Archive

Archive for July, 2010

Barcelona

I have recently got back from Barcelona where I presented my poster on TMBL on Tuesday morning – the whole scene looked rather like this:

Me presenting my poster at CEC 2010

Me presenting my poster at CEC 2010

There was a very encouraging response to the work.  Thanks to everyone I spoke to for taking the time to listen and for your support and feedback.

When not at the conference, I tried to see as much of Barcelona as possible.  For the time being, I will leave my snaps here.  I like Barcelona an awful lot and I really rather was sad to leave.

Advertisements

The First TMBL Poster

July 14, 2010 1 comment

As I previously mentioned, I hope to use this blog to explain the ideas of TMBL but I’m aware that until then it would be useful to give some sources of information.  With that in mind, here’s my (recently finished) first TMBL poster…

Warning: The full size version is pretty big (3311 x 4681)

Poster Explaining TMBL For CEC 2010

My Poster To Help Me Explain TMBL to People At WCCI CEC 2010

I’m off to WCCI 2010 in Barcelona next week (hurrah) and this poster is to help me explain TMBL to folks there.

UPDATE: I’ve just had it printed at A0 and I’m pretty pleased with how it looks but I’ve spotted a mistake.  Kudos to anyone else that spots it (and it’s a small grammatical error so “it’s all nonsense mate” doesn’t count).

The First TMBL Paper

I hope to use this blog to explain many of the ideas behind TMBL.  Until then, I’m afraid you’ll have to read the paper I’ve written on it.  Here‘s the paper and here’s its abstract:

If a population of programs evolved not for a few hundred generations but for a few hundred thousand or more, could it generate more interesting behaviours and tackle more complex problems?

We begin to investigate this question by introducing Tweaking Mutation Behaviour Learning (TMBL), a form of evolutionary computation designed to meet this challenge.  Whereas Genetic Programming (GP) typically involves creating a large pool of initial solutions and then shuffling them (with crossover and mutation) over relatively few generations, TMBL focuses on the cumulative acquisition of small adaptive mutations over many generations.  In particular, we aim to reduce limits on long term fitness growth by encouraging tweaks: changes which affect behaviour without ruining the existing functionality. We use this notion to construct a standard representation for TMBL. We then experimentally compare TMBL against linear GP and tree-based GP and find that TMBL shows strong signs of being more conducive to the long term growth of fitness.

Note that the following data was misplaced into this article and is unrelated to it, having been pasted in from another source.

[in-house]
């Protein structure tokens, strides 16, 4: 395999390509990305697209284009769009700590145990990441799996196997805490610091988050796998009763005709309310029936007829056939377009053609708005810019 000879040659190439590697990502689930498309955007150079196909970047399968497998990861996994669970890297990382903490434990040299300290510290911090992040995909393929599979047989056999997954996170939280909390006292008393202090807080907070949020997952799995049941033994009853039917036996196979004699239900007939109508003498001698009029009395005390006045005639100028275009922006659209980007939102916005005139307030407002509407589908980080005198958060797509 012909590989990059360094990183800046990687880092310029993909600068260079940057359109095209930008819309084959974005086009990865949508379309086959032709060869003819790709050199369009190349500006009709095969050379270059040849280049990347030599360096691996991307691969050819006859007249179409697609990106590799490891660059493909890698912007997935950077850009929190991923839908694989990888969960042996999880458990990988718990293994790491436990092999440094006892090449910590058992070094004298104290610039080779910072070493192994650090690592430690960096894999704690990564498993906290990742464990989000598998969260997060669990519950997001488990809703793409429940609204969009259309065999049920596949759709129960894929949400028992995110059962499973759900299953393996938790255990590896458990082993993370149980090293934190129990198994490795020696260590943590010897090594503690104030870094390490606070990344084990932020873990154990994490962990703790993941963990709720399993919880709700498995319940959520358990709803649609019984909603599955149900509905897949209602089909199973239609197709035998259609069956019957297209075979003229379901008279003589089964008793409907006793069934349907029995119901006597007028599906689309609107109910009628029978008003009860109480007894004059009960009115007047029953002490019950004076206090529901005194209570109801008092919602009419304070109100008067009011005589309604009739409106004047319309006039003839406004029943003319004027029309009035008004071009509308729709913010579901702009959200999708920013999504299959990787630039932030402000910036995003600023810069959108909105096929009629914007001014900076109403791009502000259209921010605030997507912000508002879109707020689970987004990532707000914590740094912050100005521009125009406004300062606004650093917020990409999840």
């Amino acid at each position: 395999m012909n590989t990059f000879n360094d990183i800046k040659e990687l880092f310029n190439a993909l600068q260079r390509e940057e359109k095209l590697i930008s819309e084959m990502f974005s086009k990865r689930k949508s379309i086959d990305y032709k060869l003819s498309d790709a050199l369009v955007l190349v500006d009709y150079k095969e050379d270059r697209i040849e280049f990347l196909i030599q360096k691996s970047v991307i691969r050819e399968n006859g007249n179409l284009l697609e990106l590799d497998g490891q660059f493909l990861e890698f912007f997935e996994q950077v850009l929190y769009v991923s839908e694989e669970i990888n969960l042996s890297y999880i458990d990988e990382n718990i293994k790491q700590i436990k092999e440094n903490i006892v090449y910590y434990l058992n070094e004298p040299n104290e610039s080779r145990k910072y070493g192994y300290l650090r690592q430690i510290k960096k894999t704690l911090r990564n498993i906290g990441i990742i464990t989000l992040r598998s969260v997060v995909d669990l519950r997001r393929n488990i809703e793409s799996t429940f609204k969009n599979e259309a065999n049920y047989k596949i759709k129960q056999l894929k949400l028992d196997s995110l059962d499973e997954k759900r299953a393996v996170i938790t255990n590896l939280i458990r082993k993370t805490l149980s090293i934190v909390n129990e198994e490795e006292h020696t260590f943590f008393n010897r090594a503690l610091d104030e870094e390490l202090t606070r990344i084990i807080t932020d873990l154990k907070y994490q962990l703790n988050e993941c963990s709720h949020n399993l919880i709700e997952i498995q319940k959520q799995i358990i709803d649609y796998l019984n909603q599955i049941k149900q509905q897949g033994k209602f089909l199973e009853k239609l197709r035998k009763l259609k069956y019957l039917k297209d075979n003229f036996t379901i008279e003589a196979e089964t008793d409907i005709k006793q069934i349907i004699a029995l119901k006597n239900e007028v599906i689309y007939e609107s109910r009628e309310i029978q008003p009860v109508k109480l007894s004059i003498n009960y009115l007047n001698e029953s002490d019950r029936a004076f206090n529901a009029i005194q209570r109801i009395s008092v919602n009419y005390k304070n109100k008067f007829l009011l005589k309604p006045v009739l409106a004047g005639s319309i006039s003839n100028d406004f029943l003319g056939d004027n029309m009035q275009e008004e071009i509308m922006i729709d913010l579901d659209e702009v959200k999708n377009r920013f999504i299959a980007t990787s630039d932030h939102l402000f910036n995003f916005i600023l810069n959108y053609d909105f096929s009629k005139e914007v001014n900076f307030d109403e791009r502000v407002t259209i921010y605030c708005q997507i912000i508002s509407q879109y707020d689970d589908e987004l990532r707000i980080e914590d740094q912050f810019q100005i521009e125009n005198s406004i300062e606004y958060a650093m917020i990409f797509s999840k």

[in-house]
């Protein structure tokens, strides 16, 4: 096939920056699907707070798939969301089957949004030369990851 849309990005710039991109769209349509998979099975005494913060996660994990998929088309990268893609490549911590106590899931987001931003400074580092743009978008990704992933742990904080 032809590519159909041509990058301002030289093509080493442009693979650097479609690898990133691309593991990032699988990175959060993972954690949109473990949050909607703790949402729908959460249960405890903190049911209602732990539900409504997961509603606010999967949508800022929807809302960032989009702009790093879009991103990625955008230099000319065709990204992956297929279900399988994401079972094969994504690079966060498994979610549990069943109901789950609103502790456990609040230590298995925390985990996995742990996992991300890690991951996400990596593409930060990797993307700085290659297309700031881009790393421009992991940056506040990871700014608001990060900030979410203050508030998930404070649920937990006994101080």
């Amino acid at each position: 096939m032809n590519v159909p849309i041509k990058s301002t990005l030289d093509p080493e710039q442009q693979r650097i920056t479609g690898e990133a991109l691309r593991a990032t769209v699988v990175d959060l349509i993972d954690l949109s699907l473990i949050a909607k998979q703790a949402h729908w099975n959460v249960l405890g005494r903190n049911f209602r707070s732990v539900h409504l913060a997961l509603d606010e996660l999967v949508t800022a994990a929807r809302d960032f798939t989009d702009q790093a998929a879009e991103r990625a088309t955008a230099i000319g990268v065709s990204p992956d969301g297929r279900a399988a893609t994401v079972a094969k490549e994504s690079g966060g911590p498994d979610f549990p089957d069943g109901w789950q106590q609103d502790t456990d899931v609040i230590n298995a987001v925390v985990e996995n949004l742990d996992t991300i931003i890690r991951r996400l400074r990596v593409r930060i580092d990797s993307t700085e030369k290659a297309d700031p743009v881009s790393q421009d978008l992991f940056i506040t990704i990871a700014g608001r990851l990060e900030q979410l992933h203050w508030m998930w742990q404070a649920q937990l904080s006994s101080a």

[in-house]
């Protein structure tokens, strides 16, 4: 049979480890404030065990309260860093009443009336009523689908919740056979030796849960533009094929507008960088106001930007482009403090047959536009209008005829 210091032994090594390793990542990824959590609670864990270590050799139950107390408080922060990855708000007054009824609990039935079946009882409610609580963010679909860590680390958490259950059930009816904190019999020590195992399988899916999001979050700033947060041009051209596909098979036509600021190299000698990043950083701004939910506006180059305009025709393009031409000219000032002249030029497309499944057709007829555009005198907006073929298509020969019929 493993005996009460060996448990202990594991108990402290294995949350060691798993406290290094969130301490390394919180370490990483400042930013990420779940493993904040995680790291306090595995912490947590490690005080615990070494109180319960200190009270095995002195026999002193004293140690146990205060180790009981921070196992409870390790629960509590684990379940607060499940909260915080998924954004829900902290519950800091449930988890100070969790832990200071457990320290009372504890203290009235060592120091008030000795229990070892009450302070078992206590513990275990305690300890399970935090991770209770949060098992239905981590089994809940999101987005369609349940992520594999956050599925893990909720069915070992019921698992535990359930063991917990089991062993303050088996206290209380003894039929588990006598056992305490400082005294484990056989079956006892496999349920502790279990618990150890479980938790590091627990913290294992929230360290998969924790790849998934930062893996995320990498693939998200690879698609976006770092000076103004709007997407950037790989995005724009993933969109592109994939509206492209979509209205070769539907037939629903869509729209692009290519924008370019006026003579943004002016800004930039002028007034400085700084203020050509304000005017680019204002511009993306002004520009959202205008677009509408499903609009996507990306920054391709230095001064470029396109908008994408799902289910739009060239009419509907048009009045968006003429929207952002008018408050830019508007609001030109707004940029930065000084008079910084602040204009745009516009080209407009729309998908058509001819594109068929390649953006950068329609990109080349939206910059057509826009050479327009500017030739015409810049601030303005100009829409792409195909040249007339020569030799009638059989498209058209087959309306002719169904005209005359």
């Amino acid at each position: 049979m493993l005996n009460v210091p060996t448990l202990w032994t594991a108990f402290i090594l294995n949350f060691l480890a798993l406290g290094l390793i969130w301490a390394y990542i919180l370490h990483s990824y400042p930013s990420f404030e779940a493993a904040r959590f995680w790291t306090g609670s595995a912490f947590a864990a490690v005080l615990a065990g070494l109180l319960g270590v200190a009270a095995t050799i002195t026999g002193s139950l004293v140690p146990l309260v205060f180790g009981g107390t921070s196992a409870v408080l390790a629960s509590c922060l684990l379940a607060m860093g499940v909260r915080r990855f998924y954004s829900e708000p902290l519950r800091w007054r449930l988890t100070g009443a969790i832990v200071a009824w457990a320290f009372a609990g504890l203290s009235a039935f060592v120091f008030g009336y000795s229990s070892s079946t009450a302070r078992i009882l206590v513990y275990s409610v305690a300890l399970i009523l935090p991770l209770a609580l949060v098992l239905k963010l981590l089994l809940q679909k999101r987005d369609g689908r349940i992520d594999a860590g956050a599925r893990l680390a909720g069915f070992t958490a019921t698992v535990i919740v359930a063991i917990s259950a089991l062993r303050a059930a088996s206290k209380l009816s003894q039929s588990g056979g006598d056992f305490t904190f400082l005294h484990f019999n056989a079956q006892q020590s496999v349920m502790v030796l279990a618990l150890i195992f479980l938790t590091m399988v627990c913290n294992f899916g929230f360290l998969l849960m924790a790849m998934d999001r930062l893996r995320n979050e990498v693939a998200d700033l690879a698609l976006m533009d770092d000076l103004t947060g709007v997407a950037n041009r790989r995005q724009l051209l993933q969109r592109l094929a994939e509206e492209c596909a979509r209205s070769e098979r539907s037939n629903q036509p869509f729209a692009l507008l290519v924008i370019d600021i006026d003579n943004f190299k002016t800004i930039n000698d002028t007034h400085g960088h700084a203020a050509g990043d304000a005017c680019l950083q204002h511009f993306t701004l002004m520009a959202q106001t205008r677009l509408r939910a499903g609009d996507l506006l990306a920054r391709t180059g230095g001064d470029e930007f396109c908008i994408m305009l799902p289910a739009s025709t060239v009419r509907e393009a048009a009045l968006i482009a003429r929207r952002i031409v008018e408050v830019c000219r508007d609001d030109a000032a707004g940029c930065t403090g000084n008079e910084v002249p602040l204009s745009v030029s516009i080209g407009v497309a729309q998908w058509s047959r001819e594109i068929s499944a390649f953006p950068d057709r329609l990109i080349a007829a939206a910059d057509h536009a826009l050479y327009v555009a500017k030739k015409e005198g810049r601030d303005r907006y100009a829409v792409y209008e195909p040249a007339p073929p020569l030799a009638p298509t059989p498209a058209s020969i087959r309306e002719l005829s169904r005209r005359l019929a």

UPDATE: Here’s a picture:

The front of a riveting page-turner.

Hello world!

July 13, 2010 1 comment

Well hello!  You find me here writing the very first post of my very first blog.  Please make allowances while I get used to it.

On the very few occasions I have considered writing a diary, I have found my head filling with potential criticisms and stopped pretty quickly.  I’m finding that something similar happens when starting a blog.  Allow me to quote some of the voices in my head :

Why would you think anyone’s interested in what you have to say?  You’ll write bad sentences about boring subjects.

Blogs are just a passing fad.

Why not spend that time just getting on with some work?

You won’t persevere with it; your meagre collection of posts will join all the other skeleton blogs and websites which together form humanity’s vast tribute to failed diligence.

Aren’t you aware that almost every blog starts with tedious self-examination?

Maybe these are good points.  Maybe not.  Maybe I’ll post responses at some point, but not now; this isn’t a blog about blogging.  At the moment, I’m looking forward to it all and I have sufficient responses to these criticisms to still think it’s a pretty good idea.

…and so I declare this new blog open.  May it have at least one interesting to say about doing cool things with evolution in computers.  May at least one of its entries be read and enjoyed.  May it make at least one lunch break a little bit more interesting.  May it stimulate at least one discussion in its comments sections.  May it help at least one person to understand a smidgen of the excitement I feel about TMBL.

Categories: Blogging Tags: ,